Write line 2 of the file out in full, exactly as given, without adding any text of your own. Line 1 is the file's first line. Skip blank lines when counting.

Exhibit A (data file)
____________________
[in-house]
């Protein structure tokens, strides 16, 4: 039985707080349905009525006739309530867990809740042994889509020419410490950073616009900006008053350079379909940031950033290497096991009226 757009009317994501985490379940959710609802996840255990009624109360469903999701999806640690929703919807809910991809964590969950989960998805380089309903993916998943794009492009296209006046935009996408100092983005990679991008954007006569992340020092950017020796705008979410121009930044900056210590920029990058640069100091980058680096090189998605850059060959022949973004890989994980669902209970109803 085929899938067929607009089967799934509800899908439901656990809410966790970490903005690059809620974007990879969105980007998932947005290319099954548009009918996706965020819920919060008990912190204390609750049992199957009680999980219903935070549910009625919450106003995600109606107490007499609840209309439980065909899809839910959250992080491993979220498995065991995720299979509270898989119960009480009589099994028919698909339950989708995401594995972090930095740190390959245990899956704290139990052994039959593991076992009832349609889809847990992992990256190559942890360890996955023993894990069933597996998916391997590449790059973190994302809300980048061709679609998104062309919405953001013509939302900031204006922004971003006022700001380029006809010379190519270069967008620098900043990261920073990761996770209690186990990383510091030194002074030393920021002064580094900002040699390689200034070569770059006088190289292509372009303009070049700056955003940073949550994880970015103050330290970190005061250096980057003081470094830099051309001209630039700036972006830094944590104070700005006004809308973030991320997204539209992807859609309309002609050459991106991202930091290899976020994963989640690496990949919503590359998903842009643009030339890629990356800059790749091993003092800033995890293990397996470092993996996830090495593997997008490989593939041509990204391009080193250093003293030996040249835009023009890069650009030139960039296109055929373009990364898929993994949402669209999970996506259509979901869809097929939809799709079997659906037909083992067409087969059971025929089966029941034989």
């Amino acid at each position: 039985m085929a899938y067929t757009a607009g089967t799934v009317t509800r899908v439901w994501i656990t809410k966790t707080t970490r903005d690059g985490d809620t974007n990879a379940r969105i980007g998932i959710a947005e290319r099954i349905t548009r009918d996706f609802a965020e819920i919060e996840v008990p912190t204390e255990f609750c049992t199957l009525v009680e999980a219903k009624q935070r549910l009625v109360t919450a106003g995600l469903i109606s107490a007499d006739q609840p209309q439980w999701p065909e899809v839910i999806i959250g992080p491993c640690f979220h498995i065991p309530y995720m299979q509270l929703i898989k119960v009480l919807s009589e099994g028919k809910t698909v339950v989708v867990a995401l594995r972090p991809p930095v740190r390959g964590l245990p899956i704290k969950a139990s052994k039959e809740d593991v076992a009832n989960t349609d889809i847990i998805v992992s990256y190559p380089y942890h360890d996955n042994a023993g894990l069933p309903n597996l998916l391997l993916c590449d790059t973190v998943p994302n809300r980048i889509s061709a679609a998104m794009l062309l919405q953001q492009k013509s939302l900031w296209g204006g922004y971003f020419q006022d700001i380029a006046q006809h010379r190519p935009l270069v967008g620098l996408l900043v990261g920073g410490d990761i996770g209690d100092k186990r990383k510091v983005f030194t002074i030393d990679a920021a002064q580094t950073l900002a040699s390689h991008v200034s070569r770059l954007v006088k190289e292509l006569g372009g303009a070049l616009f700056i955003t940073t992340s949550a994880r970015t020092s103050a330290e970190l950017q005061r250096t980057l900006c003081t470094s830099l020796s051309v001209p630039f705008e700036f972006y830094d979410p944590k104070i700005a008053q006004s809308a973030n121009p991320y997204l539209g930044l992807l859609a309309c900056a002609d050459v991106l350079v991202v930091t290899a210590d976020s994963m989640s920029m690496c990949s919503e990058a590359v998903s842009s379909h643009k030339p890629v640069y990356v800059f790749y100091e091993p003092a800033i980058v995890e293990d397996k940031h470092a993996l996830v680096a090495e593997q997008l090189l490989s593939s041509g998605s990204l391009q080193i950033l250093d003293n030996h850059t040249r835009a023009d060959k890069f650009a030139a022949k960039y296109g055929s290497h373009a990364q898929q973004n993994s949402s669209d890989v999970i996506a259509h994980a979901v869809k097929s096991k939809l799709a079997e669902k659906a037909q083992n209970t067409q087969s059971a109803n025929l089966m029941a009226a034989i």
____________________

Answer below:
């Protein structure tokens, strides 16, 4: 039985707080349905009525006739309530867990809740042994889509020419410490950073616009900006008053350079379909940031950033290497096991009226 757009009317994501985490379940959710609802996840255990009624109360469903999701999806640690929703919807809910991809964590969950989960998805380089309903993916998943794009492009296209006046935009996408100092983005990679991008954007006569992340020092950017020796705008979410121009930044900056210590920029990058640069100091980058680096090189998605850059060959022949973004890989994980669902209970109803 085929899938067929607009089967799934509800899908439901656990809410966790970490903005690059809620974007990879969105980007998932947005290319099954548009009918996706965020819920919060008990912190204390609750049992199957009680999980219903935070549910009625919450106003995600109606107490007499609840209309439980065909899809839910959250992080491993979220498995065991995720299979509270898989119960009480009589099994028919698909339950989708995401594995972090930095740190390959245990899956704290139990052994039959593991076992009832349609889809847990992992990256190559942890360890996955023993894990069933597996998916391997590449790059973190994302809300980048061709679609998104062309919405953001013509939302900031204006922004971003006022700001380029006809010379190519270069967008620098900043990261920073990761996770209690186990990383510091030194002074030393920021002064580094900002040699390689200034070569770059006088190289292509372009303009070049700056955003940073949550994880970015103050330290970190005061250096980057003081470094830099051309001209630039700036972006830094944590104070700005006004809308973030991320997204539209992807859609309309002609050459991106991202930091290899976020994963989640690496990949919503590359998903842009643009030339890629990356800059790749091993003092800033995890293990397996470092993996996830090495593997997008490989593939041509990204391009080193250093003293030996040249835009023009890069650009030139960039296109055929373009990364898929993994949402669209999970996506259509979901869809097929939809799709079997659906037909083992067409087969059971025929089966029941034989």